Quite a Quote

     The principal chief’s true intentions would never be known, because Jackson did not test them. Although the letter was addressed to Jackson, there is no record that he answered it personally. Instead a disapproving note came from an aide, and the president maintained his course. A partial solution would not satisfy the Georgians, and according to Jackson it was the Georgians alone with whom Ross must come to terms. Georgia, not Jackson, was destroying the Cherokee Nation; the president was merely standing aside to let it happen. So it was with the national economy—the Bank of the United States, not Jackson, was wrecking it. So it had been twenty years earlier when his soldiers were preparing to execute John Wood. “Between [the] law & its offender,” he had written then, “the commanding General ought not to be expected to interpose.”

Inskeep, Steve. Jacksonland. New York: Penguin Books, 2016.

Quite a Quote

     And so they would come, each of them the same, but all of them different. They would wake me before they got to the door, the presence and strong telepathic head would do it, like Dirty John, or when they put the key in the lock, subtle and self-assertive, like Ivan, or when they walked possessive and heavy about the kitchen, like Antoine, or when they came to bed and kissed me hello, and I would kiss back, saying “Who?”—or kissing would recognize touch or texture: the smell of Pete’s musty clothes, or Don’s expensive cologne, or half-sense an aura in the dark.
     And they would clamber half-clothed, hastily, into bed, or sit on the blankets and talk me awake, or they would have brought up some grass or some wine, and I would watch, tousled and sleepy, while they made a fire. There would be the B-Minor Mass to fuck to, or Bessie Smith, and we would have a moon, and open window breezes off the river, or dank, chilly greyness and rain beating down, and it was all good, the core and heart of that time. I thought it as fucking my comrades, and a year slipped by.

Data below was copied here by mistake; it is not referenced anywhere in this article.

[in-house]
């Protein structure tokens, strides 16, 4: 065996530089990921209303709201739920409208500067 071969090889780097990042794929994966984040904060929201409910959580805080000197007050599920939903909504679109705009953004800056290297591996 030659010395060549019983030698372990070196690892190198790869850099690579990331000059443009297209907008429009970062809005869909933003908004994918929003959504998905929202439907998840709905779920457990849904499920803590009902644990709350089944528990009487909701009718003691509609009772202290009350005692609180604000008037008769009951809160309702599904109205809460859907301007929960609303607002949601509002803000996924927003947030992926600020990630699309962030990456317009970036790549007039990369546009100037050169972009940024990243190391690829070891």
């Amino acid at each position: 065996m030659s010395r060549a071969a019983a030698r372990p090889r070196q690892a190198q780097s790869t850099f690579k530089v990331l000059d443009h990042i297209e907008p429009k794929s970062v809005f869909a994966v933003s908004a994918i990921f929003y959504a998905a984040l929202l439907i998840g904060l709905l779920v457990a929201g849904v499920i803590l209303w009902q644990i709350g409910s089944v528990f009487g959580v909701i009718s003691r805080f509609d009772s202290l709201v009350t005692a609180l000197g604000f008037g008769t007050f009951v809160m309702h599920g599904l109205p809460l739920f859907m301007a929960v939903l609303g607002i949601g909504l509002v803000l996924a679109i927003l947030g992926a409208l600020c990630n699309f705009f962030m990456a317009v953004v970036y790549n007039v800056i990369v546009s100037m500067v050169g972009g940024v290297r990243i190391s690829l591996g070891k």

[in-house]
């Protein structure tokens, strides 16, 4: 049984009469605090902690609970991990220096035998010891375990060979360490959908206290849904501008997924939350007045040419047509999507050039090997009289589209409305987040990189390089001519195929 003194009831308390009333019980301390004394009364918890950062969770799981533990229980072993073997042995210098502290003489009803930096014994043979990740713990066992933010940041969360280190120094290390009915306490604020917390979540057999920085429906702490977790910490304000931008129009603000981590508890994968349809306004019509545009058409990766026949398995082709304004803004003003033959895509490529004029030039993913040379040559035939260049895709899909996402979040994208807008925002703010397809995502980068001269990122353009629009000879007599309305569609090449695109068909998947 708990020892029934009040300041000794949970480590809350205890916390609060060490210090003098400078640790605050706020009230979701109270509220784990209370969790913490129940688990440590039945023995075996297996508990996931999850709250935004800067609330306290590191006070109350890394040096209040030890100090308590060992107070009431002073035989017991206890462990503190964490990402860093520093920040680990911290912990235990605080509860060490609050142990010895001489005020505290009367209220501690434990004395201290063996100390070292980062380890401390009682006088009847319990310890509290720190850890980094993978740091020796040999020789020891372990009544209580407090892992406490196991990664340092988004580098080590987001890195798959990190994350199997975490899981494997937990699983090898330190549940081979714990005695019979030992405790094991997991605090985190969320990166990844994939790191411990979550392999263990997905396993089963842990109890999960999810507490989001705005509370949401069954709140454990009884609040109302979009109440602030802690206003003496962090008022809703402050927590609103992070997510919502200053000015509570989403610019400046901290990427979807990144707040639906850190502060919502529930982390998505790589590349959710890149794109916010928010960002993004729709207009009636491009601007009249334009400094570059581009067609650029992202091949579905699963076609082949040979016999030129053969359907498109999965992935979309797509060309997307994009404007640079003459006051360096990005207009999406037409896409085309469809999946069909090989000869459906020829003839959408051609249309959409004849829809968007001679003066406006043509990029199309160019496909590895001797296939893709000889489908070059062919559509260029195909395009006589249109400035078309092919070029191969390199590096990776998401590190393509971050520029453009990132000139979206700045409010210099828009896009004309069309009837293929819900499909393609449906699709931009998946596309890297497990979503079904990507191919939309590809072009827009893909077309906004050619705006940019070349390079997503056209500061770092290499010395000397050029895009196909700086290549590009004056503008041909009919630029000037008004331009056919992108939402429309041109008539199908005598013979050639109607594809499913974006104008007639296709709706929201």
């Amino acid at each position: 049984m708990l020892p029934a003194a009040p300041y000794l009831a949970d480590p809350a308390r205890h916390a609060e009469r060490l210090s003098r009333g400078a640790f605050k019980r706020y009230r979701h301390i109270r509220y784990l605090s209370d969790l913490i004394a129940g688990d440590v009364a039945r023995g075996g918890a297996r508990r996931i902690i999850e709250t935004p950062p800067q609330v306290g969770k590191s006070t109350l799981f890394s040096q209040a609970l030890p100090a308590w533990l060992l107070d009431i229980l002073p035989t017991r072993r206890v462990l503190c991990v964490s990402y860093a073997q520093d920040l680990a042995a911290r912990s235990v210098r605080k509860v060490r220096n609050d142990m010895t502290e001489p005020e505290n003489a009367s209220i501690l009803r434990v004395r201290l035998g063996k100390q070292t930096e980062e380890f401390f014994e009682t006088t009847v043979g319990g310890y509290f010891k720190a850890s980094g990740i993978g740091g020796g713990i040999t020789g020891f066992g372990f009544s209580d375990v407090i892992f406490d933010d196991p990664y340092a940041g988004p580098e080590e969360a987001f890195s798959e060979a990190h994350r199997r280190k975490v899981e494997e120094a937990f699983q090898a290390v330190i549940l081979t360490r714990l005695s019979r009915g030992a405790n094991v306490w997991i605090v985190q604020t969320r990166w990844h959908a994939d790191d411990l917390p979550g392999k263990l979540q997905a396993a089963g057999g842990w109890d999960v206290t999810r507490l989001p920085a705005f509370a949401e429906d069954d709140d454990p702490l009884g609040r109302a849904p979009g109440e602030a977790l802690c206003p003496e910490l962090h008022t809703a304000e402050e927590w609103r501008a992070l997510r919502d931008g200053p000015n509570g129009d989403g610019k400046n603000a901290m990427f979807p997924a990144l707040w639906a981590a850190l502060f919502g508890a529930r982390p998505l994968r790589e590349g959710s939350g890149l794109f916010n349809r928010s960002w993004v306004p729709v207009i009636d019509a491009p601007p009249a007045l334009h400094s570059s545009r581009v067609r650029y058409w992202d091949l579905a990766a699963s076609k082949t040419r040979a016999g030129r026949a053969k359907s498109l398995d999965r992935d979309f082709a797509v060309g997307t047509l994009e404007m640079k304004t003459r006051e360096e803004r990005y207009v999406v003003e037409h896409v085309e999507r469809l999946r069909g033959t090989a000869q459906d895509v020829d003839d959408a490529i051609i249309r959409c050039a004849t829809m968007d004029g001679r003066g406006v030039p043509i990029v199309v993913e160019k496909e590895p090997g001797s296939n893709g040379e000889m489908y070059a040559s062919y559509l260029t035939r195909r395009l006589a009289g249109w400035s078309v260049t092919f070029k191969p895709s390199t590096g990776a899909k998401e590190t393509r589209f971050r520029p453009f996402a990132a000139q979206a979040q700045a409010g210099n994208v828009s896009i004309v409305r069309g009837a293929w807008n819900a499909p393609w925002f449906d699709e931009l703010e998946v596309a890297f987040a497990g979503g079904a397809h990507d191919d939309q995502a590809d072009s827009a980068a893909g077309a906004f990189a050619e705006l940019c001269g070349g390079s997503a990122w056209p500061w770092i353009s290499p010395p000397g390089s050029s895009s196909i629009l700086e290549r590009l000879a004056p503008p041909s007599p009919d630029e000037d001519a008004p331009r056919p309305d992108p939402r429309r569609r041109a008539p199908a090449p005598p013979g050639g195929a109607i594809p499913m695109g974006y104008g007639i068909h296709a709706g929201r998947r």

di Prima, Diane. Memoirs of a Beatnik. New York: Penguin Books, 1998.

Quite a Quote

I was all alone by the fire and it was getting gray dawn in the east. “Boy, am I drunk!” I said. “Wake up! wake up!” I yelled. “The goat of day is butting dawn! No ifs or buts! Bang! Come on, you girls! gimps! punks! thieves! pimps! hangmen! Run!” Then I suddenly had the most tremendous feeling of the pitifulness of human beings, whatever they were, their faces, pained mouths, personalities, attempts to be gay, little petulances, feelings of loss, their dull and empty witticisms so soon forgotten: Ah, for what?

Kerouac, Jack. The Dharma Bums. New York: Penguin Books, 1976.

Passenger

For the Intermittent Writer

333sound

Short books about albums. Published by Bloomsbury.

The Wink

This Week in Kink

Zoë Tersche

Freelance writer focusing on internet freedoms and surveillance along with sexuality and gender in media and tech.